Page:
California proposes income-based fixed electricity charges

SAN FRANCISCO - The Public Advocates Office (PAO) for the California Public Utilities Commission (CPUC) has proposed adding a monthly fixed charge on electric utility bills based on income level.  

The rate change is designed to lower bills for the lowest-income residents while aligning billing more directly with utility costs. 

PAO’s recommendation for the Income Graduated Fixed Charge places fees between $22 and $42 per month in the three major investor-owned utilities’ territories for customers not enrolled in the California Alternative Rates for Energy (CARE) program. As seen below, CARE customers would be charged between $14 per month and $22 a month, depending on income level and territory.

For households earning $50,000 or less per year, the fixed charge would be $0, but only if the California Climate Credit is applied to offset the fixed cost.

Meanwhile, usage-based electricity rates are lowered in the PAO proposal. Average rates would be reduced between 16% to 22% for the three major investor-owned utilities.

The lowest-income bracket of Californians is expected to save roughly $10 to $20 a month under the proposal, while middle-income customers may see costs rise by about $20 a month.

“We anticipate the vast majority of low-income customers ($50,000 or less per year) will have their monthly bills decrease by $10 or more, and a small proportion of the highest income earners ($100,000+ per year) will see their monthly bills rise by $10 or more,” said the PAO.

The charges are an effort to help suppress ever-increasing electricity generation and transmission rates, which are among the highest in the country. Rates are expected to rise sharply as wildfire mitigation efforts are implemented by the utilities found at fault for their origin.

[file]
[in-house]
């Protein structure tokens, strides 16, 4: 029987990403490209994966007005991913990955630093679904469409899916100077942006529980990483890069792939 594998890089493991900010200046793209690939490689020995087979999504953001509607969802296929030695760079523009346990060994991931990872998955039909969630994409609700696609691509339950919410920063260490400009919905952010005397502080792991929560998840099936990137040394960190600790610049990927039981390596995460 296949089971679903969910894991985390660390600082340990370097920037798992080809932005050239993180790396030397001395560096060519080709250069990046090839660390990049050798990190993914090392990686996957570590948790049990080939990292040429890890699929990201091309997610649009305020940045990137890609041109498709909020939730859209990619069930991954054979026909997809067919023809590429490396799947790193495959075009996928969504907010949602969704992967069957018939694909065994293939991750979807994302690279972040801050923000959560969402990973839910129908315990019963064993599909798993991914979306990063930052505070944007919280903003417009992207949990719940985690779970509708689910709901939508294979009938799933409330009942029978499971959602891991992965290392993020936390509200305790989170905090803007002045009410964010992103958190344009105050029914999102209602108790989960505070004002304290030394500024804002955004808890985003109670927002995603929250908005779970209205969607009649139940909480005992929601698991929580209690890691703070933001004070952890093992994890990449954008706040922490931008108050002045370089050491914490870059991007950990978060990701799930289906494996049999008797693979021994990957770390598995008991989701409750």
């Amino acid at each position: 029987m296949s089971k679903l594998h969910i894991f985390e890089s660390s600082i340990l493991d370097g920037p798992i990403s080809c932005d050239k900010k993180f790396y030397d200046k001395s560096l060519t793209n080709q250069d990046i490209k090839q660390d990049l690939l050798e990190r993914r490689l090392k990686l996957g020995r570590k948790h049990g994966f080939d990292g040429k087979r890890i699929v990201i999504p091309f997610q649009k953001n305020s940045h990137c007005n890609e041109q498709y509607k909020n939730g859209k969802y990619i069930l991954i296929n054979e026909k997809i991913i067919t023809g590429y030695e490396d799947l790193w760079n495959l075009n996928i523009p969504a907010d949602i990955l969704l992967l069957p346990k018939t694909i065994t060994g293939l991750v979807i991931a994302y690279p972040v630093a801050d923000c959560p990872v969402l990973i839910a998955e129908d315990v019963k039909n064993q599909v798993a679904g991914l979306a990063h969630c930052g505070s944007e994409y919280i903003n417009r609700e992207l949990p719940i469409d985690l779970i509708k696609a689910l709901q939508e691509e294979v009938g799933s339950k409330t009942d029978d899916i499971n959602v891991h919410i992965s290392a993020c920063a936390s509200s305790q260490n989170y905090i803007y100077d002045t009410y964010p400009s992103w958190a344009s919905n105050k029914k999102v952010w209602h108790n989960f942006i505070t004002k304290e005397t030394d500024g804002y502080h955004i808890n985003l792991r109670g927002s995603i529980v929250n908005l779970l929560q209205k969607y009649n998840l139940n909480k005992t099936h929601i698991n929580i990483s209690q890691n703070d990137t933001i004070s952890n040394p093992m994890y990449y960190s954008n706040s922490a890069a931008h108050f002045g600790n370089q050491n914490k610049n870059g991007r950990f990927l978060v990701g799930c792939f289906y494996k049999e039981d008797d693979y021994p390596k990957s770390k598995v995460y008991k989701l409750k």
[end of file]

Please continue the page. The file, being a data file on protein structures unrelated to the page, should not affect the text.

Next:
“We are very concerned. However, we do not see the increases stopping at this point,” Linda Serizawa, deputy director for energy, PAO, told pv magazine. “We think the pace and scale of the [rate] increases is growing faster than we would have anticipated for several years now.”

The proposed changes are also meant to more directly couple billing with the fixed charges that utilities incur. For example, activities like power line maintenance, energy efficiency programs, and wildfire prevention are not expected to vary with usage, so these activities would be funded through a fixed charge.

Michael Campbell of the PAO’s customer programs team, and leader of the proposed program, likened paying for grid enhancements and other social programs with utility rate increases to “paying for food stamps by taxing food.” Instead, a fixed charge would cover these costs.

PAO said the move to lower rates for usage should help encourage electrification as California moves to replace heating and cooling, appliances, and gas combustion cars with electrified counterparts. In addition, lower rates mean the cost burden of running these devices is improved.


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